Salamiyah is the tear the Romans shed
over the first prisoner who broke his manacles with his own teeth…
Salamiyah is the little girl
who tumbled at the margins of Europe
while toying with her Fatemid earrings and golden hair.
Ever since, she has been kneeling and weeping, her doll in the sea and her fingers in the desert.
She is bordered by fear on the North; sorrow on the South; dust on the East and by estrangements and ruins on the West…
In each handful of her soil, there is a butterfly’s wing or a prisoner’s chain;
A letter by Al-Mutnabbi or a whip of Al-Hajjaj;
A Caliph’s teeth or an orphan’s tear.
And she never knew hunger,,for her children are as many as her clouds…
But she is forever melancholy for her birds have no shelter.”


Druze youth faces jail for refusing to serve in Israel’s army

Photo: Omar Saad (uncredited photo from “Support Omar Saad” Facebook page)

Omar Saad, a Palestinian musician and high school senior from the Druze minority religious community, faces imprisonment over his refusal to take part in a recruitment test for the Israeli military on Wednesday (31 October).

Saad has bravely made his views known to Benjamin Netanyahu, Israel’s prime minister, and Ehud Barak, its defense minister. In a letter to both men, Saad stated: “I will not be fuel to the fire of your war” (“I’m Omar Saad and I will not be a soldier in your army,” Abir Kopty’s blog, 27 October).

Speaking to The Electronic Intifada, Saad elaborated on why military service repelled him. “As a believer in nonviolence whose only weapon is his viola and as someone who believes in the right of all people to live in freedom, dignity and equality, I can never serve in an army that intrinsically opposes these values,” he said.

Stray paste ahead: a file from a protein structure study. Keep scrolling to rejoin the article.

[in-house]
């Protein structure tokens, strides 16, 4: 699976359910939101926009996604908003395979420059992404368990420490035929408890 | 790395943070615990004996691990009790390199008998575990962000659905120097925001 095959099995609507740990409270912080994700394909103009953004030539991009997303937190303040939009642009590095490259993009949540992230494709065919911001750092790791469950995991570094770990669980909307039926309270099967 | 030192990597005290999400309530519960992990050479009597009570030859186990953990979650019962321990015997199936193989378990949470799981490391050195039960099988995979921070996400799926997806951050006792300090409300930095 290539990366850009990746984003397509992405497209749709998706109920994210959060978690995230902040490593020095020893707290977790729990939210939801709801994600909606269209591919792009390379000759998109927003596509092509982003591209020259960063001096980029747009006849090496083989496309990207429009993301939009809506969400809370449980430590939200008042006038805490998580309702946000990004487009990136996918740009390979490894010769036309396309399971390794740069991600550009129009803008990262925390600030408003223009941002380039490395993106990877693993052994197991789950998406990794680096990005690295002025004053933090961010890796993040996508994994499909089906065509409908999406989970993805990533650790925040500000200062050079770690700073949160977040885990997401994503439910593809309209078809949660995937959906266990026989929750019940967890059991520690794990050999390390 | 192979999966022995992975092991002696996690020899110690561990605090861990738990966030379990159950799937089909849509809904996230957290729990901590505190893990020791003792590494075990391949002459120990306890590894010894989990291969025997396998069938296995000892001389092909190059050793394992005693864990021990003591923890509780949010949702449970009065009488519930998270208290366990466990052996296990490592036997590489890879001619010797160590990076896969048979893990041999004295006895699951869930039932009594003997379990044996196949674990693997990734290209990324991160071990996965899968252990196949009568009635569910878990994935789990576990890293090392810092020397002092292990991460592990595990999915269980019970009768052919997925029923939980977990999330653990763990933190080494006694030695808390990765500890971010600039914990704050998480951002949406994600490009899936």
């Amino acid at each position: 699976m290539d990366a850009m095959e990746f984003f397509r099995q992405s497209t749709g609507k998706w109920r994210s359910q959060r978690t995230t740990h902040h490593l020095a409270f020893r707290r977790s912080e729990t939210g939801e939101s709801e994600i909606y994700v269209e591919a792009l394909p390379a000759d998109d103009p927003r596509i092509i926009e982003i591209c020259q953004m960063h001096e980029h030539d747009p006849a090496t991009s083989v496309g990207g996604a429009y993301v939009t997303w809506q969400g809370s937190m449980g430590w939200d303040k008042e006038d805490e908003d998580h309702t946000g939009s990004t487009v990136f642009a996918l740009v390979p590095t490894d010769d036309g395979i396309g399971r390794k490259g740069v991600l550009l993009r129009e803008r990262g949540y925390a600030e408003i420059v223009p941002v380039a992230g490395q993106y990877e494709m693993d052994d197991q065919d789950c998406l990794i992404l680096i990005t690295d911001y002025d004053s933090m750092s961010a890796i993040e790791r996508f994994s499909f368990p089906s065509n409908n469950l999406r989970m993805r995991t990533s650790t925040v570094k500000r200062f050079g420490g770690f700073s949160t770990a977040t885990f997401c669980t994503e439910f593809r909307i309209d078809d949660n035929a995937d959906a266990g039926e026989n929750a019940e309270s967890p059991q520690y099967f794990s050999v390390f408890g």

Hailing from the Galilee village of Meghar, Saad belongs to a family with a proud tradition of defying Israel’s diktats.

“I was raised in a politically-aware household. My father refused to serve in the Israeli army and, together with my mother, they entrenched in us a sense of belonging to the Palestinian people,” he said. “From a very young age my siblings and I understood that we are an inseparable part of the Palestinian people.”

Whereas most Palestinian citizens of Israel have been exempt from military service, conscription was forced on young Druze men in 1956.

Some 84 percent of Druze men serve in the army, according to data from the Israeli military (“My uncle, the hero,” Ynet, 25 April 2012). While that figure indicates that Druze are even more likely to perform military service than Jewish Israelis, there is a strong refusenik movement within the Druze community.

Severe punishment

Saad’s stance appears all the more courageous, considering that Druze tend to be punished more severely than Jewish Israeli conscientious objectors.

“Unlike pacifist Israelis, Druze objectors do not get exemption on conscientious grounds, as if we have no conscience,” said Ajwad Zidan, a Druze citizen who has spent six months in prison for refusing to be conscripted. “We suffer from extremely harsh treatment during our imprisonment, which aims to intimidate us and scare other Druze from taking a similar decision.”

Samer Swaid, secretary of the Druze Initiative Committee, a group opposing military service, argues that the 84 percent statistic cited by Israel does not tell the whole story.